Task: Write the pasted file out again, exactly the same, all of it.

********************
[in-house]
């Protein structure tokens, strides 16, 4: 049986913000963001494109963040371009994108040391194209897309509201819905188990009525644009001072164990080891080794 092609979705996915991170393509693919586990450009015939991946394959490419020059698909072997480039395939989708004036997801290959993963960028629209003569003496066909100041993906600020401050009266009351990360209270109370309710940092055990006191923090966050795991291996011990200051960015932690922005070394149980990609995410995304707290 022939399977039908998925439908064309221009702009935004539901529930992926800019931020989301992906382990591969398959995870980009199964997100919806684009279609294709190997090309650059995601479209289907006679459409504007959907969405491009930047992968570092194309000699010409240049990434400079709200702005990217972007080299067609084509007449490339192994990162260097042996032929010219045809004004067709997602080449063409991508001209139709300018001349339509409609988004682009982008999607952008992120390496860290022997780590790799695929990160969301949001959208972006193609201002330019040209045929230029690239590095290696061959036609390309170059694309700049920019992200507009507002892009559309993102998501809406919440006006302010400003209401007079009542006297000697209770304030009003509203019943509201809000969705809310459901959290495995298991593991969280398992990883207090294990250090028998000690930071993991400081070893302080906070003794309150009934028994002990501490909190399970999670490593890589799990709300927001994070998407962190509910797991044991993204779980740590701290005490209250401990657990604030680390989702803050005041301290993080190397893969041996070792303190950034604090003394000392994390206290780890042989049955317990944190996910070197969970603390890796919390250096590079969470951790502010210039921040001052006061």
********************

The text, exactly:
[in-house]
């Protein structure tokens, strides 16, 4: 049986913000963001494109963040371009994108040391194209897309509201819905188990009525644009001072164990080891080794 092609979705996915991170393509693919586990450009015939991946394959490419020059698909072997480039395939989708004036997801290959993963960028629209003569003496066909100041993906600020401050009266009351990360209270109370309710940092055990006191923090966050795991291996011990200051960015932690922005070394149980990609995410995304707290 022939399977039908998925439908064309221009702009935004539901529930992926800019931020989301992906382990591969398959995870980009199964997100919806684009279609294709190997090309650059995601479209289907006679459409504007959907969405491009930047992968570092194309000699010409240049990434400079709200702005990217972007080299067609084509007449490339192994990162260097042996032929010219045809004004067709997602080449063409991508001209139709300018001349339509409609988004682009982008999607952008992120390496860290022997780590790799695929990160969301949001959208972006193609201002330019040209045929230029690239590095290696061959036609390309170059694309700049920019992200507009507002892009559309993102998501809406919440006006302010400003209401007079009542006297000697209770304030009003509203019943509201809000969705809310459901959290495995298991593991969280398992990883207090294990250090028998000690930071993991400081070893302080906070003794309150009934028994002990501490909190399970999670490593890589799990709300927001994070998407962190509910797991044991993204779980740590701290005490209250401990657990604030680390989702803050005041301290993080190397893969041996070792303190950034604090003394000392994390206290780890042989049955317990944190996910070197969970603390890796919390250096590079969470951790502010210039921040001052006061």